University of Tokyo Expands Second Life Type Games

Nov 07, 2007 by Mary Anne Simpson weblog
University of Tokyo Expands Second Life Type Games
Second Life Display. Credit: Digital World Tokyo

A team of undisclosed researchers at the University of Tokyo have a prototype in development that will bring the public one step closer to entering the Virtual World.

A team of researchers at the University of Tokyo is in the development stage of presenting an important addition to games like Second Life. The project has not released the details of the work, but Nikkei dot net and Digital World Tokyo have unearthed some fascinating details of the innovation research in progress. The virtual reality prototype allows players to walk around the game environment like explorers examining the various on screen environments.

The prototype is a waist mounted camera and a companion specially designed carpet that has fixed points of reference assigned and calibrated for movement in the real world. The apparatus interprets these real world movements into the virtual world either through a headset or big screen display.

While neither sources cited which lab or department at the University of Tokyo is working on this almost limitless innovation, there are some likely leaders in the area. An interview by University of Tokyo students with Professor Hirose, Michitaka in 2004 explained the future of "expanded virtual reality," as it extends to space and time.

Professor Hirose, Michitaka is head of the Intelligent Cooperative Systems lab. He explained how going back to the 1990s the virtual world was contained in a box--the computer. His work and others have extended the virtual world to include wearable computers being researched by Ms. Ueoka and virtual experience in ordinary places by Mr. Yamashita. The limitless bounds of virtual reality is the focus of Professor Hirose, Michitaka´s lab.

The professor characterized the two schools of virtual reality research. The first is devoted to developing wearable head gear and mobile apparatus The other is devoted to exploring the five senses of human beings. He pointed out that beneath the two there may lay an inner connection.

In previous public exhibitions the professor and his collaborators have introduced the CABIN that allowed visitors to step into the huge screens of the display. In addition, another Mayan Civilization display allowed visitors to view a virtual space of information technology and content. The professor is cognizant of the importance of reaching the public at large for promoting the future of virtual reality.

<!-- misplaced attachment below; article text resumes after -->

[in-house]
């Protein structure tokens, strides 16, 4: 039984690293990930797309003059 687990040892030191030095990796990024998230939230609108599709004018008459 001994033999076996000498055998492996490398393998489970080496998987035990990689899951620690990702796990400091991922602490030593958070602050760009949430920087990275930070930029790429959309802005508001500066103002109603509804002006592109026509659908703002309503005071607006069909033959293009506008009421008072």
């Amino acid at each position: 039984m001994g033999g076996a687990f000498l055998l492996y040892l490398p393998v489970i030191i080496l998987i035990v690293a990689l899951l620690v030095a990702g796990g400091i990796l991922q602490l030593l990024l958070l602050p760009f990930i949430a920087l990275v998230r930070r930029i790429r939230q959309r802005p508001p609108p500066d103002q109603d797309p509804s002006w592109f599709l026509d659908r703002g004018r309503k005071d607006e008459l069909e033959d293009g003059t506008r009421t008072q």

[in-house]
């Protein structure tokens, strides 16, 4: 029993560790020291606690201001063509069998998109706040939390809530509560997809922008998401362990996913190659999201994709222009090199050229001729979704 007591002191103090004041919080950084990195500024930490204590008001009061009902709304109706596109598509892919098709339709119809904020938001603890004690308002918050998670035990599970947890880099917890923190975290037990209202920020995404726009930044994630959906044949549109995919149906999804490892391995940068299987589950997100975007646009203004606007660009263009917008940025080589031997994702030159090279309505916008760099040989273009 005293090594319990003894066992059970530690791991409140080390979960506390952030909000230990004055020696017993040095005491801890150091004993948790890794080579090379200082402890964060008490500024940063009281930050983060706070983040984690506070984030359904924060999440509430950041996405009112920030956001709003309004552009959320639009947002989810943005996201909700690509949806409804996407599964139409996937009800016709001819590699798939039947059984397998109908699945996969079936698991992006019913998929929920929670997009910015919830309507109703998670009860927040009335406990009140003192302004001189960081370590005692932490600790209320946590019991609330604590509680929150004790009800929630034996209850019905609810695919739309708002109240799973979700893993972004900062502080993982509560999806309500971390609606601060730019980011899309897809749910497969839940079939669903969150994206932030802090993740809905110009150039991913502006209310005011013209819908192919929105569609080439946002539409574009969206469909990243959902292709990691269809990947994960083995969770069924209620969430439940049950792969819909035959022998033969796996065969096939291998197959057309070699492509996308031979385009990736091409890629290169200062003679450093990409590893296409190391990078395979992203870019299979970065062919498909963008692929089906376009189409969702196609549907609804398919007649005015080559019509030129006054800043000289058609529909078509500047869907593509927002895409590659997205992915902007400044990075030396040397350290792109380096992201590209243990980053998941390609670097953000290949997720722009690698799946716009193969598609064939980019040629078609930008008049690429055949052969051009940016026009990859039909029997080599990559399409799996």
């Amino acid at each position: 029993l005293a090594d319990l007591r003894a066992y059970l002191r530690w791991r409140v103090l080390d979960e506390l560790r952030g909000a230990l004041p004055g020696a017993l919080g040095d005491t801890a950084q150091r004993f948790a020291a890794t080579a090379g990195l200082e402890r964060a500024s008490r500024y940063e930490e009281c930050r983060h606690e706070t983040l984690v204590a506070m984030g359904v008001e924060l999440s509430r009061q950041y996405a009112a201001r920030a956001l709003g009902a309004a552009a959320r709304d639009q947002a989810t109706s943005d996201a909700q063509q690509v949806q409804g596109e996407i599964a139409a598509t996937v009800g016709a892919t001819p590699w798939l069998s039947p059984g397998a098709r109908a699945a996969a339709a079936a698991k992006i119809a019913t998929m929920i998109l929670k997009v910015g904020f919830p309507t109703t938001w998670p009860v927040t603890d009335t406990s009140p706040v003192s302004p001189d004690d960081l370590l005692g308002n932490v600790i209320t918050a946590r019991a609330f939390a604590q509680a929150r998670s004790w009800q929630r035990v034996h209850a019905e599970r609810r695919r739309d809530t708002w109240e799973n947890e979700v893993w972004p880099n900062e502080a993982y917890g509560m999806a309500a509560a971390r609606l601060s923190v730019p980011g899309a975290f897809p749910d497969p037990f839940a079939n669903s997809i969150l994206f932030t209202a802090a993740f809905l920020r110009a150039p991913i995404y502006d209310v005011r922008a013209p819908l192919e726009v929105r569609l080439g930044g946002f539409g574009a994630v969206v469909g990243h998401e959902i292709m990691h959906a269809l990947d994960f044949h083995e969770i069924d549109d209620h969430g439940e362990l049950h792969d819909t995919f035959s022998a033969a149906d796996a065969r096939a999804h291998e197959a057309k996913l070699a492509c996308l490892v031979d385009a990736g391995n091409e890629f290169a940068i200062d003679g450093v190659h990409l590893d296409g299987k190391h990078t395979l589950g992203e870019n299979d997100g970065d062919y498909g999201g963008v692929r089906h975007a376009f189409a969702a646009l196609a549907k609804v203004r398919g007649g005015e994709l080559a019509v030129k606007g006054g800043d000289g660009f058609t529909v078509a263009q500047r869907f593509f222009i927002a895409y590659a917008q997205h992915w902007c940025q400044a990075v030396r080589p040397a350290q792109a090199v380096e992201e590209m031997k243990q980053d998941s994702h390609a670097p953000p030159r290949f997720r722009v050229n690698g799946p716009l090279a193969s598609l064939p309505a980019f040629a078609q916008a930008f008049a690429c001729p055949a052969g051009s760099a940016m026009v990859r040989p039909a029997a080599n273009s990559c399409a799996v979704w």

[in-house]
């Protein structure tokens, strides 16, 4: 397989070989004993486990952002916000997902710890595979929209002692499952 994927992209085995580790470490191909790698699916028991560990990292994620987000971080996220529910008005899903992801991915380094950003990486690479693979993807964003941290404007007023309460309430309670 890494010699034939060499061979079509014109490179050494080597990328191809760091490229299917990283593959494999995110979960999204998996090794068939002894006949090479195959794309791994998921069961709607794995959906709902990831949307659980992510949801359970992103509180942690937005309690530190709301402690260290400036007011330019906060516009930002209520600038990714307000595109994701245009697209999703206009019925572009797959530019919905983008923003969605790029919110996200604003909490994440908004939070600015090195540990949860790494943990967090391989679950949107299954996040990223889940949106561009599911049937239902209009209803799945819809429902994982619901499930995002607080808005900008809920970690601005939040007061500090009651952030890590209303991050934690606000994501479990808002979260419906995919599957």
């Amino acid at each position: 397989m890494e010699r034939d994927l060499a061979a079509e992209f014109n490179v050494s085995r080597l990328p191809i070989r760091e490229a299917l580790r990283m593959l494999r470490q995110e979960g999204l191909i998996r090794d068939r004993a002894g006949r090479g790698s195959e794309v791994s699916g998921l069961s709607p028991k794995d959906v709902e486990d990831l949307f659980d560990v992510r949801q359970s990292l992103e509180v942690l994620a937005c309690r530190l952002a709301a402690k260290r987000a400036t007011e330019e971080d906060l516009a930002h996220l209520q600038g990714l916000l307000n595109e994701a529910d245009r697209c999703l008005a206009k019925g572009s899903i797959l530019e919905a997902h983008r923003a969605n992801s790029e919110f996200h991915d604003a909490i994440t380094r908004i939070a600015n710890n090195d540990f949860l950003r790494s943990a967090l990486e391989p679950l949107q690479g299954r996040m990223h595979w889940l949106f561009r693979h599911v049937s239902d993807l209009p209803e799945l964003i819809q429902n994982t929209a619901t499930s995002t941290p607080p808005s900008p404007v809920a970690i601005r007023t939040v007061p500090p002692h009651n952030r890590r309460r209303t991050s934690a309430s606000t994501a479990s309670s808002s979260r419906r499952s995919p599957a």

In other projects, his team has endeavored to create a 21st century time machine. The Lifelog Project was initially developed to create an oral history of human actions, but has expanded to the ability to predict future actions based upon simulations that can be run through the computer. It is a small wearable device that records human interaction. The complexities of this work defy imagination, but appear to be just another day in the lab for the professor.

In a quote from the interview, the professor stated that "the real world is becoming virtualized... and the world of information is free to move forward or backward." His concern for the future is that while some view the freedom to be a dangerous, "if we free up our imagination, we can develop many interesting things from here."

For further reading on the subject, please see:
www.rcast.u-tokyo.ac.jp/en/res… iles/002/pdf/001.pdf

Explore further: Researchers create global road maps showing potential economic and ecological consequences of new roads

add to favorites email to friend print save as pdf

Related Stories

Researchers look at small RNA pathways in maize tassels

Aug 22, 2014

Researchers at the University of Delaware and other institutions across the country have been awarded a four-year, $6.5 million National Science Foundation grant to analyze developmental events in maize anthers ...

Sunlight, not microbes, key to CO2 in Arctic

Aug 21, 2014

The vast reservoir of carbon stored in Arctic permafrost is gradually being converted to carbon dioxide (CO2) after entering the freshwater system in a process thought to be controlled largely by microbial ...

Severe drought is causing the western US to rise

Aug 21, 2014

The severe drought gripping the western United States in recent years is changing the landscape well beyond localized effects of water restrictions and browning lawns. Scientists at Scripps Institution of ...

Recommended for you

Godzilla stomps back in ultra HD, wires intact

Aug 27, 2014

At a humble Tokyo laboratory, Godzilla, including the 1954 black-and-white original, is stomping back with a digital makeover that delivers four times the image quality of high definition.

Overly polite drivers, not roadworks, cause traffic jams

Aug 25, 2014

British motorists who are too polite or timid in their driving style are the cause of lengthy traffic jams across the UK, particularly when faced with roadworks or lane closures, according to a leading Heriot-Watt ...

Voice, image give clues in hunt for Foley's killer

Aug 21, 2014

Police and intelligence services are using image analysis and voice-recognition software, studying social media postings and seeking human tips as they scramble to identify the militant recorded on a video ...

Smartphone-loss anxiety disorder

Aug 21, 2014

The smart phone has changed our behavior, sometimes for the better as we are now able to connect and engage with many more people than ever before, sometimes for the worse in that we may have become over-reliant on the connectivity ...

User comments : 0